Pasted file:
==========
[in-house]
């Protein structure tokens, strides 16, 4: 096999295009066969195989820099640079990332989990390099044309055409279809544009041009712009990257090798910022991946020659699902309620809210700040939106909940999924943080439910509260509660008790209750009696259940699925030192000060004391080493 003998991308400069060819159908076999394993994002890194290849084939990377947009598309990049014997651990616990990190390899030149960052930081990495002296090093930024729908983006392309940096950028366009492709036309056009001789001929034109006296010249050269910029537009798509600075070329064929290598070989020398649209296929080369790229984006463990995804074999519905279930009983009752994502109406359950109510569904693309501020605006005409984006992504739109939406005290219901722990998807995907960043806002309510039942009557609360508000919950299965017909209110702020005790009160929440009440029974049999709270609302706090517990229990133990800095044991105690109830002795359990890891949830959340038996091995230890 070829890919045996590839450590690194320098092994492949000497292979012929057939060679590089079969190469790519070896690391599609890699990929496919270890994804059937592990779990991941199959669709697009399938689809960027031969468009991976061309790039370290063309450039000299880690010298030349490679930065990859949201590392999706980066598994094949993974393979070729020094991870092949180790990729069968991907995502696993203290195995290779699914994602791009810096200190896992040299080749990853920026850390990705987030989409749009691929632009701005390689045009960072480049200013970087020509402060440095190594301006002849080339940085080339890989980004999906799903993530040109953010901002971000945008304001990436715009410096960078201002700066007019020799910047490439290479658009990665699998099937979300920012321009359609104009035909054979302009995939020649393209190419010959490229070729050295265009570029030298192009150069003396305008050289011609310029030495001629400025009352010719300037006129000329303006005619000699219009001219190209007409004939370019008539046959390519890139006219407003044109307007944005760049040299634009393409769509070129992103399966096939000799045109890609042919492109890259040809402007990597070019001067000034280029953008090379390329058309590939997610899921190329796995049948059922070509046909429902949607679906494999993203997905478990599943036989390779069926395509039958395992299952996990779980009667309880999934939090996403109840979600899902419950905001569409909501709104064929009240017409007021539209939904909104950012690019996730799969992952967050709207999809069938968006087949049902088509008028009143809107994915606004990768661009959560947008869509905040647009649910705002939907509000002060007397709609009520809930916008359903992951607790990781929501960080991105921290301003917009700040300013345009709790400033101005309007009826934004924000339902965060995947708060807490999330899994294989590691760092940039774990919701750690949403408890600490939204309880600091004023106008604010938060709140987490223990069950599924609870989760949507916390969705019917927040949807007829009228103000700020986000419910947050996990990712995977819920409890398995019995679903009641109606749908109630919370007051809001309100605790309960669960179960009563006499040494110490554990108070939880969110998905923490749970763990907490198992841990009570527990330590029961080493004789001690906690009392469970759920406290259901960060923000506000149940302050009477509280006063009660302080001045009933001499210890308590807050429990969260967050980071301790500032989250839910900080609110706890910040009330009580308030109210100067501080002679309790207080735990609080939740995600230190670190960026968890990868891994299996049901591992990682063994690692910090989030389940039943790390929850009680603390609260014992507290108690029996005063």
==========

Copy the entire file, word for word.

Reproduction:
[in-house]
């Protein structure tokens, strides 16, 4: 096999295009066969195989820099640079990332989990390099044309055409279809544009041009712009990257090798910022991946020659699902309620809210700040939106909940999924943080439910509260509660008790209750009696259940699925030192000060004391080493 003998991308400069060819159908076999394993994002890194290849084939990377947009598309990049014997651990616990990190390899030149960052930081990495002296090093930024729908983006392309940096950028366009492709036309056009001789001929034109006296010249050269910029537009798509600075070329064929290598070989020398649209296929080369790229984006463990995804074999519905279930009983009752994502109406359950109510569904693309501020605006005409984006992504739109939406005290219901722990998807995907960043806002309510039942009557609360508000919950299965017909209110702020005790009160929440009440029974049999709270609302706090517990229990133990800095044991105690109830002795359990890891949830959340038996091995230890 070829890919045996590839450590690194320098092994492949000497292979012929057939060679590089079969190469790519070896690391599609890699990929496919270890994804059937592990779990991941199959669709697009399938689809960027031969468009991976061309790039370290063309450039000299880690010298030349490679930065990859949201590392999706980066598994094949993974393979070729020094991870092949180790990729069968991907995502696993203290195995290779699914994602791009810096200190896992040299080749990853920026850390990705987030989409749009691929632009701005390689045009960072480049200013970087020509402060440095190594301006002849080339940085080339890989980004999906799903993530040109953010901002971000945008304001990436715009410096960078201002700066007019020799910047490439290479658009990665699998099937979300920012321009359609104009035909054979302009995939020649393209190419010959490229070729050295265009570029030298192009150069003396305008050289011609310029030495001629400025009352010719300037006129000329303006005619000699219009001219190209007409004939370019008539046959390519890139006219407003044109307007944005760049040299634009393409769509070129992103399966096939000799045109890609042919492109890259040809402007990597070019001067000034280029953008090379390329058309590939997610899921190329796995049948059922070509046909429902949607679906494999993203997905478990599943036989390779069926395509039958395992299952996990779980009667309880999934939090996403109840979600899902419950905001569409909501709104064929009240017409007021539209939904909104950012690019996730799969992952967050709207999809069938968006087949049902088509008028009143809107994915606004990768661009959560947008869509905040647009649910705002939907509000002060007397709609009520809930916008359903992951607790990781929501960080991105921290301003917009700040300013345009709790400033101005309007009826934004924000339902965060995947708060807490999330899994294989590691760092940039774990919701750690949403408890600490939204309880600091004023106008604010938060709140987490223990069950599924609870989760949507916390969705019917927040949807007829009228103000700020986000419910947050996990990712995977819920409890398995019995679903009641109606749908109630919370007051809001309100605790309960669960179960009563006499040494110490554990108070939880969110998905923490749970763990907490198992841990009570527990330590029961080493004789001690906690009392469970759920406290259901960060923000506000149940302050009477509280006063009660302080001045009933001499210890308590807050429990969260967050980071301790500032989250839910900080609110706890910040009330009580308030109210100067501080002679309790207080735990609080939740995600230190670190960026968890990868891994299996049901591992990682063994690692910090989030389940039943790390929850009680603390609260014992507290108690029996005063």